Sunday, December 27, 2015

Truest statement of the week

Boosters for the Obama administration claim that his Affordable Care Act is a legacy that qualifies Obama for permanent residence in the pantheon of progressive domestic policy presidents, like Franklin Roosevelt and Lyndon Johnson. Black Agenda Report takes the opposite position: that, in 2009, newly-elected President Obama set the cause of universal health care back many years with his surprise endorsement of a Republican health insurance plan, hatched in the bowels of the Heritage Foundation in the 1980s and championed by GOP presidential candidate Bob Dole in 1996 and Massachusetts Republican Governor Mitt Romney shortly thereafter. Obama’s bill was written by the health insurance and pharmaceutical corporations, and brutally imposed on the Left wing of the Democratic Party, whose members were threatened with loss of party campaign support if they resisted.
Cleveland Congressman Dennis Kucinich was the last holdout for the so-called Public Option, a scaled down alternative to Obama’s corporate-based scheme that finally disappeared altogether – as did Rep. Kucinich’s seat in Congress, which was redistricted out from under him.

The White House justified its abandonment of Single Payer health care, claiming compromise was necessary in order to get Republican votes. But the Democrats controlled both Houses of Congress, and Obamacare passed without a single Republican vote.

-- Glen Ford, "Single Payer Health Care Still More Popular Than Obamacare" (BLACK AGENDA REPORT).

Truest statement of the week II

Truth is, the nonprofit model is anti-democratic, top-down and ideally suited to what Adolph Reed calls the broker type of leader, the unaccountable spokesperson purporting to be the mouthpiece of some united mass constituency with no real power over its alleged leader. Energetic and charismatic leaders of nonprofit organizations often sustain impressive mobilizations, at least over a short time, but they inevitably fall short on educating their members out of dependence on self-selected or funder-selected leaders (if they define members at all) and on expanding the base of their leadership. Nonprofit formations can make impressive use of Facebook and social media too, but these are mobilizing tools allowing you to communicate with other activists, those who already agree with you, not organizing tools one can use to identify potential leaders and win over audiences who don't already agree.
Dependence on the nonprofit model is all that Democratic party honchos desire from the left. They just need an election day mobilization. But if the vision of our movement extends to taking power, we have to train a broad base of people to wield power over their own organizations, and to contend for power over their lives, their economies, their communities with those who have that power now.

-- Bruce Dixon, "2016's New Years Revolution… Time To Lose Some Old Habits, Gain Some New Ones" (BLACK AGENDA REPORT).

A note to our readers

Hey --

A Sunday?

We're shocked too.

First, we thank all who participated this edition which includes Dallas and the following:

The Third Estate Sunday Review's Jim, Dona, Ty, Jess and Ava,
Rebecca of Sex and Politics and Screeds and Attitude,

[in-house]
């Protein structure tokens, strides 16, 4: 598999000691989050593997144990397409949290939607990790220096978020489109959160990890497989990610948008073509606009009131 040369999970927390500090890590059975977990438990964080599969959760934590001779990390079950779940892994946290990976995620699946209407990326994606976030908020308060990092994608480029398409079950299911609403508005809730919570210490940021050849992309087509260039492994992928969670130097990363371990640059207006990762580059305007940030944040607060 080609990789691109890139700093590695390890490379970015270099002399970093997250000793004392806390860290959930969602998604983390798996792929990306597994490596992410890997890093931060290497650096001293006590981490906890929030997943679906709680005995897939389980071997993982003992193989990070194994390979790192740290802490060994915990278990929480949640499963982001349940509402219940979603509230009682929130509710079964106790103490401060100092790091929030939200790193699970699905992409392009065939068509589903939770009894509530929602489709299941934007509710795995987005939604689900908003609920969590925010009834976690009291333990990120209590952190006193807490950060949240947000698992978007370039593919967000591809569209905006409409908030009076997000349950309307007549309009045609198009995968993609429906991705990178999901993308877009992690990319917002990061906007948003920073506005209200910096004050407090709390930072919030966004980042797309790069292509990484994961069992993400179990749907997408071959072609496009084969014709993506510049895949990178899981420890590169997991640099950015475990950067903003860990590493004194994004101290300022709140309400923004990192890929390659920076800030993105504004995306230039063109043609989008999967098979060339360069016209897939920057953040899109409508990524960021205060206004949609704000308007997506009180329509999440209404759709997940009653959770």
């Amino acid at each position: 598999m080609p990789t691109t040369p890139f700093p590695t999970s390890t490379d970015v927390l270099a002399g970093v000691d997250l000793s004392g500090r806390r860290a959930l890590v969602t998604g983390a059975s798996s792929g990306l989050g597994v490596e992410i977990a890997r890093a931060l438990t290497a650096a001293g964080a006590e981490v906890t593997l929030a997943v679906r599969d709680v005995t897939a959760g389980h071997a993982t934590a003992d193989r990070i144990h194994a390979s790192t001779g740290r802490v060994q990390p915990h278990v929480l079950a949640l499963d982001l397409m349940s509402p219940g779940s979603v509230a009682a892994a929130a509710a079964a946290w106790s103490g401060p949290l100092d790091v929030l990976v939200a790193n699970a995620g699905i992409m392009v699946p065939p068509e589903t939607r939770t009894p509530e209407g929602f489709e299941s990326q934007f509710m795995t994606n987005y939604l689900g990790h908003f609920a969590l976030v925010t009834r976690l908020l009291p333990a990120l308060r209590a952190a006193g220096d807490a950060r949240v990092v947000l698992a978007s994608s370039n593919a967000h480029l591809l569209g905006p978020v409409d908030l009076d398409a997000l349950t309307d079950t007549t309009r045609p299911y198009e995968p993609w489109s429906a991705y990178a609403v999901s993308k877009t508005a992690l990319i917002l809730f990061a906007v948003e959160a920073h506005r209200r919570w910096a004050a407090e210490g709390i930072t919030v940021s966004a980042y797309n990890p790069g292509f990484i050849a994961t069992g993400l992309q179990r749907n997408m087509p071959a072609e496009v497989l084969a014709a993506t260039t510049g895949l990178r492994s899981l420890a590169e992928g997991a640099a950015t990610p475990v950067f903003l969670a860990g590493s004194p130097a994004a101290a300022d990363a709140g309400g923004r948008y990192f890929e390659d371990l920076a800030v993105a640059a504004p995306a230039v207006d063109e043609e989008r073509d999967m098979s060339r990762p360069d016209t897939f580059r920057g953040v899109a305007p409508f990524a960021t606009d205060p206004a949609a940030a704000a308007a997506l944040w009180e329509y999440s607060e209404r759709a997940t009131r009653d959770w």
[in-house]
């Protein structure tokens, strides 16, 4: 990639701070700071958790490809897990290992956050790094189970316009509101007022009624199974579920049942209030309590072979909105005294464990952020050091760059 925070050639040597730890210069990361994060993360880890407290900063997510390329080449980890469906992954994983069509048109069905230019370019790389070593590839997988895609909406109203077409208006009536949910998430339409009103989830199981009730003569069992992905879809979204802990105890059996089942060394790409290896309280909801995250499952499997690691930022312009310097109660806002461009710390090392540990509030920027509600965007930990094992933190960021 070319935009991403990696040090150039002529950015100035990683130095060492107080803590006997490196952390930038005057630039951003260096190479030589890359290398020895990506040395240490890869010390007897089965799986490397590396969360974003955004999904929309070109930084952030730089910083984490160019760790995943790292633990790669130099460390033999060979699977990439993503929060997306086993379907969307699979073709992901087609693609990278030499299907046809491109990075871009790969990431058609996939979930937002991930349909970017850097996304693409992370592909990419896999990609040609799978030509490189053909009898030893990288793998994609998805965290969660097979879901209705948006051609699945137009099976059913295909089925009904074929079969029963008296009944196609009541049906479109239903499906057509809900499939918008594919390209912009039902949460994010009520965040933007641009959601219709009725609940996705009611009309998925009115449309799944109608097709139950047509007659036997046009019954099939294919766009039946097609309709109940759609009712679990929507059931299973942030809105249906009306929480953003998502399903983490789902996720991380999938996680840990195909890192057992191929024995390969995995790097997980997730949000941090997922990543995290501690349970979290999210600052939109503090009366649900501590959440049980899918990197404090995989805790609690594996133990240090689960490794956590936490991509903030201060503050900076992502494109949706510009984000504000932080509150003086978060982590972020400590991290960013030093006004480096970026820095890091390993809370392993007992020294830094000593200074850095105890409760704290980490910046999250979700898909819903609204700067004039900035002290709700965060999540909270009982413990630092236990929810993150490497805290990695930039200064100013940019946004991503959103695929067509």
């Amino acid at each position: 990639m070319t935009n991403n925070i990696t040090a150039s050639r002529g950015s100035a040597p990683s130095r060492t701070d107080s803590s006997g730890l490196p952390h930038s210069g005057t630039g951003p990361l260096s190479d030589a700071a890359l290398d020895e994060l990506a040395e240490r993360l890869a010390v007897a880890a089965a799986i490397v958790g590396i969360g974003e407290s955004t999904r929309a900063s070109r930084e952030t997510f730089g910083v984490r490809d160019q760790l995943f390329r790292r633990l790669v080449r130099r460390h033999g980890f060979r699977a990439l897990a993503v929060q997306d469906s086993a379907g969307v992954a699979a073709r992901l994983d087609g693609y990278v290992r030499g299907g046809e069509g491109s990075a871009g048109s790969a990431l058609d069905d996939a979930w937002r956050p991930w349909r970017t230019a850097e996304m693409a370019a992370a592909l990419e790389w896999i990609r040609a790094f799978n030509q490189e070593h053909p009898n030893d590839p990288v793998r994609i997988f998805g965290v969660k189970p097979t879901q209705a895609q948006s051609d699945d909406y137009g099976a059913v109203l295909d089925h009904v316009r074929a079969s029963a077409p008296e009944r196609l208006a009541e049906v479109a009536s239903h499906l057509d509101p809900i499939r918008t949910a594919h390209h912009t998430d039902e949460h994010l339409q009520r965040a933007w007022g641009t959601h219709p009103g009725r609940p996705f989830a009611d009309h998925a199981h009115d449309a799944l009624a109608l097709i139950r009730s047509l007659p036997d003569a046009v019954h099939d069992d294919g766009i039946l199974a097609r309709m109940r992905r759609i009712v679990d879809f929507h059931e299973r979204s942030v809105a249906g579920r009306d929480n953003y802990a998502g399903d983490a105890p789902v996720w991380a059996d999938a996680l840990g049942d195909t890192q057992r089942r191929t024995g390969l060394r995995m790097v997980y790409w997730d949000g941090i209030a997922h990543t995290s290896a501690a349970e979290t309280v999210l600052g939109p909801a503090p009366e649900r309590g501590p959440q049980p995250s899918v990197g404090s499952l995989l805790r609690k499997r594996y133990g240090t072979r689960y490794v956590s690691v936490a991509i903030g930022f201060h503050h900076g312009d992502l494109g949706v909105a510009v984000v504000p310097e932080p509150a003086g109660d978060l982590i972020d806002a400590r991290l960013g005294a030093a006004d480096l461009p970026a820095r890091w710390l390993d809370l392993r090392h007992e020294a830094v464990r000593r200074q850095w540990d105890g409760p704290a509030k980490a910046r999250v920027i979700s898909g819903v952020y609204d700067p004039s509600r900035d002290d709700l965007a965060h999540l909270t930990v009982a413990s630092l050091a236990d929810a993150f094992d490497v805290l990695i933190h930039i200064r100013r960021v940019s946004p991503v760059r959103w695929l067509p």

Betty of Thomas Friedman Is a Great Man,
C.I. of The Common Ills and The Third Estate Sunday Review,
Kat of Kat's Korner (of The Common Ills),
Mike of Mikey Likes It!,
Elaine of Like Maria Said Paz),
Cedric of Cedric's Big Mix,
Ruth of Ruth's Report,
Wally of The Daily Jot,
Trina of Trina's Kitchen,
Stan of Oh Boy It Never Ends,
Isaiah of The World Today Just Nuts,
and Ann of Ann's Mega Dub.

And what did we come up with?

Glen Ford gets another one.
As does Bruce Dixon.
Barack supports Turkey's 'right' to invade Iraq.
Ava and C.I. reflect on the state of broadcast TV and the general refusal of it to explore the issue of poverty.
Cynthia McKinney.  We don't support a military draft but we would support a draft Cynthia to run for president campaign.

Once upon a time, these type of rumors just swirled around Poppy Bush.
Amy Goodman sold her ass for a piece of gold and now represents the 1%.
No song better represented where the world stands today than The Ballet's "I Hate The War."
The loser for 2016.

What we listened to while writing.
IAVA press release. 
Senator Tammy Baldwin press release. 
David DeGraw repost.

UK Socialist Worker repost.

Mike and the gang wrote this and we thank them for it.


-- Jim, Dona, Ty, Jess, Ava and C.I

Editorial: The sell-out to Turkey

Erdogan says 's troops to remain in (AFP pic)                                                                                                                                                                                                                                                                                                                                                                                   
Embedded image permalink

In the fifty-first state of the United States -- Iraq, the war never ends.

And the Iraqi people never have a say in their own country.

Which is why despite protests by citizens and despite officials -- including Iraq's US-installed prime minister Haider al-Abadi -- insisting Turkish troops have to leave Iraq, the White House does and says nothing.

But when called on the hypocrisy, as they were December 10th, they go into full-bitch mode:

Gayane Chichakyan is the RT journalist who dared to ask a question.

It was a basic question and John Kirby turned into a full on bitch.

As shameful as he was, equally shameful was REUTERS whose 'reporter' rushed in to change the subject and rescue the State Dept.

Let's jump in to where Chickakryan attempts to get answers to her questions.

QUESTION: I have one more question on Turkey, please.

MR KIRBY: Okay, go ahead.